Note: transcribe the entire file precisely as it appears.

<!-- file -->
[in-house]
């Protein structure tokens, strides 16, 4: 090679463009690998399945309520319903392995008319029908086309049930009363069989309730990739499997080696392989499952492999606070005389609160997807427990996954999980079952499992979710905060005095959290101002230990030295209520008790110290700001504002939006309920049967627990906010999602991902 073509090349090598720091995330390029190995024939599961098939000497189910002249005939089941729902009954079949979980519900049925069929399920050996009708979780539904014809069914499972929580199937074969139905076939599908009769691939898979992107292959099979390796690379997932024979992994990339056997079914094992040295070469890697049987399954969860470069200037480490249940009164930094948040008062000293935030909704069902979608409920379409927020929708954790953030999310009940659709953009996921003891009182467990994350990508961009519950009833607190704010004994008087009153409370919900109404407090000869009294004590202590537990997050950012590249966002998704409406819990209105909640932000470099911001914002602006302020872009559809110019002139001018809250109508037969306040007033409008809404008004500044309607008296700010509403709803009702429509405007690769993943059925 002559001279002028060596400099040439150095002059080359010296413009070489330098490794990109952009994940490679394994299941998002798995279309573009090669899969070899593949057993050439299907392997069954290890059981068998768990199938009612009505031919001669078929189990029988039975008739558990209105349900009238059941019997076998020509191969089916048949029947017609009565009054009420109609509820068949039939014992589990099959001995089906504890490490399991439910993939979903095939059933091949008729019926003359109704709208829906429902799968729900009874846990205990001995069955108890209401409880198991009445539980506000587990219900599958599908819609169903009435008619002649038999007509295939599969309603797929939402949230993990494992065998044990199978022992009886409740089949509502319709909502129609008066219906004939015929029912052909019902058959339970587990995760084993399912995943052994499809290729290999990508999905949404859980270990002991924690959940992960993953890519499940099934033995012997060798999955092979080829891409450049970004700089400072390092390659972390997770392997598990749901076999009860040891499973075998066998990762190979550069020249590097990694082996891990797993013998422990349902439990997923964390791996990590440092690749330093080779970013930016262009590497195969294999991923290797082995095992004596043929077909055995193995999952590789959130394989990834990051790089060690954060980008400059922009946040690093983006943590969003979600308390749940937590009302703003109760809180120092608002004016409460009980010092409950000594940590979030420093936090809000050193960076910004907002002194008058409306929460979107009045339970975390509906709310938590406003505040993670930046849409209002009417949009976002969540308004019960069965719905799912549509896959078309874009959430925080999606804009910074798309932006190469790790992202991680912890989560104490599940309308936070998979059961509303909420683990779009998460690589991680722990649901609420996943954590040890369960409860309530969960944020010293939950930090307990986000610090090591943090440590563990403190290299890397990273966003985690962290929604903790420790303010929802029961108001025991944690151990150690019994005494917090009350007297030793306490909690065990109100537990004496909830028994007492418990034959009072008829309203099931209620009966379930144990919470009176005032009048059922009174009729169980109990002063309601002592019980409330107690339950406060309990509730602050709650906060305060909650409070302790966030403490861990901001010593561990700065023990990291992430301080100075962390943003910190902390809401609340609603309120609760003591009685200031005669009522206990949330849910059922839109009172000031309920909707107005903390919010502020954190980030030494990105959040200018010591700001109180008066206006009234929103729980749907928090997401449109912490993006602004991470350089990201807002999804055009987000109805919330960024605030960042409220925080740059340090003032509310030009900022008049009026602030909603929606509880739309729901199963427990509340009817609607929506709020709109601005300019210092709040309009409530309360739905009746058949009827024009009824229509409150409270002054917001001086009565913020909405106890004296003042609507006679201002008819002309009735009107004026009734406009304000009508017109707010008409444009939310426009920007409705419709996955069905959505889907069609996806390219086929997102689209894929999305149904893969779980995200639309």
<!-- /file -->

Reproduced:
[in-house]
């Protein structure tokens, strides 16, 4: 090679463009690998399945309520319903392995008319029908086309049930009363069989309730990739499997080696392989499952492999606070005389609160997807427990996954999980079952499992979710905060005095959290101002230990030295209520008790110290700001504002939006309920049967627990906010999602991902 073509090349090598720091995330390029190995024939599961098939000497189910002249005939089941729902009954079949979980519900049925069929399920050996009708979780539904014809069914499972929580199937074969139905076939599908009769691939898979992107292959099979390796690379997932024979992994990339056997079914094992040295070469890697049987399954969860470069200037480490249940009164930094948040008062000293935030909704069902979608409920379409927020929708954790953030999310009940659709953009996921003891009182467990994350990508961009519950009833607190704010004994008087009153409370919900109404407090000869009294004590202590537990997050950012590249966002998704409406819990209105909640932000470099911001914002602006302020872009559809110019002139001018809250109508037969306040007033409008809404008004500044309607008296700010509403709803009702429509405007690769993943059925 002559001279002028060596400099040439150095002059080359010296413009070489330098490794990109952009994940490679394994299941998002798995279309573009090669899969070899593949057993050439299907392997069954290890059981068998768990199938009612009505031919001669078929189990029988039975008739558990209105349900009238059941019997076998020509191969089916048949029947017609009565009054009420109609509820068949039939014992589990099959001995089906504890490490399991439910993939979903095939059933091949008729019926003359109704709208829906429902799968729900009874846990205990001995069955108890209401409880198991009445539980506000587990219900599958599908819609169903009435008619002649038999007509295939599969309603797929939402949230993990494992065998044990199978022992009886409740089949509502319709909502129609008066219906004939015929029912052909019902058959339970587990995760084993399912995943052994499809290729290999990508999905949404859980270990002991924690959940992960993953890519499940099934033995012997060798999955092979080829891409450049970004700089400072390092390659972390997770392997598990749901076999009860040891499973075998066998990762190979550069020249590097990694082996891990797993013998422990349902439990997923964390791996990590440092690749330093080779970013930016262009590497195969294999991923290797082995095992004596043929077909055995193995999952590789959130394989990834990051790089060690954060980008400059922009946040690093983006943590969003979600308390749940937590009302703003109760809180120092608002004016409460009980010092409950000594940590979030420093936090809000050193960076910004907002002194008058409306929460979107009045339970975390509906709310938590406003505040993670930046849409209002009417949009976002969540308004019960069965719905799912549509896959078309874009959430925080999606804009910074798309932006190469790790992202991680912890989560104490599940309308936070998979059961509303909420683990779009998460690589991680722990649901609420996943954590040890369960409860309530969960944020010293939950930090307990986000610090090591943090440590563990403190290299890397990273966003985690962290929604903790420790303010929802029961108001025991944690151990150690019994005494917090009350007297030793306490909690065990109100537990004496909830028994007492418990034959009072008829309203099931209620009966379930144990919470009176005032009048059922009174009729169980109990002063309601002592019980409330107690339950406060309990509730602050709650906060305060909650409070302790966030403490861990901001010593561990700065023990990291992430301080100075962390943003910190902390809401609340609603309120609760003591009685200031005669009522206990949330849910059922839109009172000031309920909707107005903390919010502020954190980030030494990105959040200018010591700001109180008066206006009234929103729980749907928090997401449109912490993006602004991470350089990201807002999804055009987000109805919330960024605030960042409220925080740059340090003032509310030009900022008049009026602030909603929606509880739309729901199963427990509340009817609607929506709020709109601005300019210092709040309009409530309360739905009746058949009827024009009824229509409150409270002054917001001086009565913020909405106890004296003042609507006679201002008819002309009735009107004026009734406009304000009508017109707010008409444009939310426009920007409705419709996955069905959505889907069609996806390219086929997102689209894929999305149904893969779980995200639309």